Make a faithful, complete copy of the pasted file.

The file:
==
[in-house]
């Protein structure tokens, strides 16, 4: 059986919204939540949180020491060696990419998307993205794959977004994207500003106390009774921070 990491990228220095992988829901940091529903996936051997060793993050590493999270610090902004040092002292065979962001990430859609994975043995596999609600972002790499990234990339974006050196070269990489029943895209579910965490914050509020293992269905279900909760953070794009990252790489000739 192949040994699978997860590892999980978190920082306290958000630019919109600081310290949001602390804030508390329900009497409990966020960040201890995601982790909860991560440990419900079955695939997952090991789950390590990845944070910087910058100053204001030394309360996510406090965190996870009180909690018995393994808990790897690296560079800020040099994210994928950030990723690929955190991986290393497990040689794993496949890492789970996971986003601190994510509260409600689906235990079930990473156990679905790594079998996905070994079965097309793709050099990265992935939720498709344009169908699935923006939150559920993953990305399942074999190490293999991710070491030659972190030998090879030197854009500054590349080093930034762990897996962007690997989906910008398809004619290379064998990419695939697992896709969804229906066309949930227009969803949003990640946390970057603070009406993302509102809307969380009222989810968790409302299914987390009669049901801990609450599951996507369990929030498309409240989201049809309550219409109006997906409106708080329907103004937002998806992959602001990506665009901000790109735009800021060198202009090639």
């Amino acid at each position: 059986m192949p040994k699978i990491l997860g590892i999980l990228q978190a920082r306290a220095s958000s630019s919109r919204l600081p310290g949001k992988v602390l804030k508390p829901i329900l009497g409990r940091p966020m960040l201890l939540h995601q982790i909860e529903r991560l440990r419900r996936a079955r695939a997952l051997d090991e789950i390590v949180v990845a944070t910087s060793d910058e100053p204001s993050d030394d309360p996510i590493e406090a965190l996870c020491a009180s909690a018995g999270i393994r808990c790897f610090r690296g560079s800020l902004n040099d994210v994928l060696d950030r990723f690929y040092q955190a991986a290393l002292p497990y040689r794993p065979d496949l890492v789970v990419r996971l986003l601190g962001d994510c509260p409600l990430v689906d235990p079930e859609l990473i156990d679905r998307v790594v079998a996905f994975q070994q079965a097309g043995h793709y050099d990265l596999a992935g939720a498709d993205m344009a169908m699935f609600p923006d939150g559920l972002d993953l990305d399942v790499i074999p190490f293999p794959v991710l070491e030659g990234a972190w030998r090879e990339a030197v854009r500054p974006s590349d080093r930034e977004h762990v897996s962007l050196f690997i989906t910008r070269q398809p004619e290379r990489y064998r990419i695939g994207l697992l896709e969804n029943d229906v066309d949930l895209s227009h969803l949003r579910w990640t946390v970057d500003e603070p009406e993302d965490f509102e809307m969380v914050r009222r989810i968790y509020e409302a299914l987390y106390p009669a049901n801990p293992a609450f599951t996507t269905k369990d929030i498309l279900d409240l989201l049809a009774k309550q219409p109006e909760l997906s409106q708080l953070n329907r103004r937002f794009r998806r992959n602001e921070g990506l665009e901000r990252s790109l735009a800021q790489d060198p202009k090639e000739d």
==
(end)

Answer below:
[in-house]
């Protein structure tokens, strides 16, 4: 059986919204939540949180020491060696990419998307993205794959977004994207500003106390009774921070 990491990228220095992988829901940091529903996936051997060793993050590493999270610090902004040092002292065979962001990430859609994975043995596999609600972002790499990234990339974006050196070269990489029943895209579910965490914050509020293992269905279900909760953070794009990252790489000739 192949040994699978997860590892999980978190920082306290958000630019919109600081310290949001602390804030508390329900009497409990966020960040201890995601982790909860991560440990419900079955695939997952090991789950390590990845944070910087910058100053204001030394309360996510406090965190996870009180909690018995393994808990790897690296560079800020040099994210994928950030990723690929955190991986290393497990040689794993496949890492789970996971986003601190994510509260409600689906235990079930990473156990679905790594079998996905070994079965097309793709050099990265992935939720498709344009169908699935923006939150559920993953990305399942074999190490293999991710070491030659972190030998090879030197854009500054590349080093930034762990897996962007690997989906910008398809004619290379064998990419695939697992896709969804229906066309949930227009969803949003990640946390970057603070009406993302509102809307969380009222989810968790409302299914987390009669049901801990609450599951996507369990929030498309409240989201049809309550219409109006997906409106708080329907103004937002998806992959602001990506665009901000790109735009800021060198202009090639």
């Amino acid at each position: 059986m192949p040994k699978i990491l997860g590892i999980l990228q978190a920082r306290a220095s958000s630019s919109r919204l600081p310290g949001k992988v602390l804030k508390p829901i329900l009497g409990r940091p966020m960040l201890l939540h995601q982790i909860e529903r991560l440990r419900r996936a079955r695939a997952l051997d090991e789950i390590v949180v990845a944070t910087s060793d910058e100053p204001s993050d030394d309360p996510i590493e406090a965190l996870c020491a009180s909690a018995g999270i393994r808990c790897f610090r690296g560079s800020l902004n040099d994210v994928l060696d950030r990723f690929y040092q955190a991986a290393l002292p497990y040689r794993p065979d496949l890492v789970v990419r996971l986003l601190g962001d994510c509260p409600l990430v689906d235990p079930e859609l990473i156990d679905r998307v790594v079998a996905f994975q070994q079965a097309g043995h793709y050099d990265l596999a992935g939720a498709d993205m344009a169908m699935f609600p923006d939150g559920l972002d993953l990305d399942v790499i074999p190490f293999p794959v991710l070491e030659g990234a972190w030998r090879e990339a030197v854009r500054p974006s590349d080093r930034e977004h762990v897996s962007l050196f690997i989906t910008r070269q398809p004619e290379r990489y064998r990419i695939g994207l697992l896709e969804n029943d229906v066309d949930l895209s227009h969803l949003r579910w990640t946390v970057d500003e603070p009406e993302d965490f509102e809307m969380v914050r009222r989810i968790y509020e409302a299914l987390y106390p009669a049901n801990p293992a609450f599951t996507t269905k369990d929030i498309l279900d409240l989201l049809a009774k309550q219409p109006e909760l997906s409106q708080l953070n329907r103004r937002f794009r998806r992959n602001e921070g990506l665009e901000r990252s790109l735009a800021q790489d060198p202009k090639e000739d």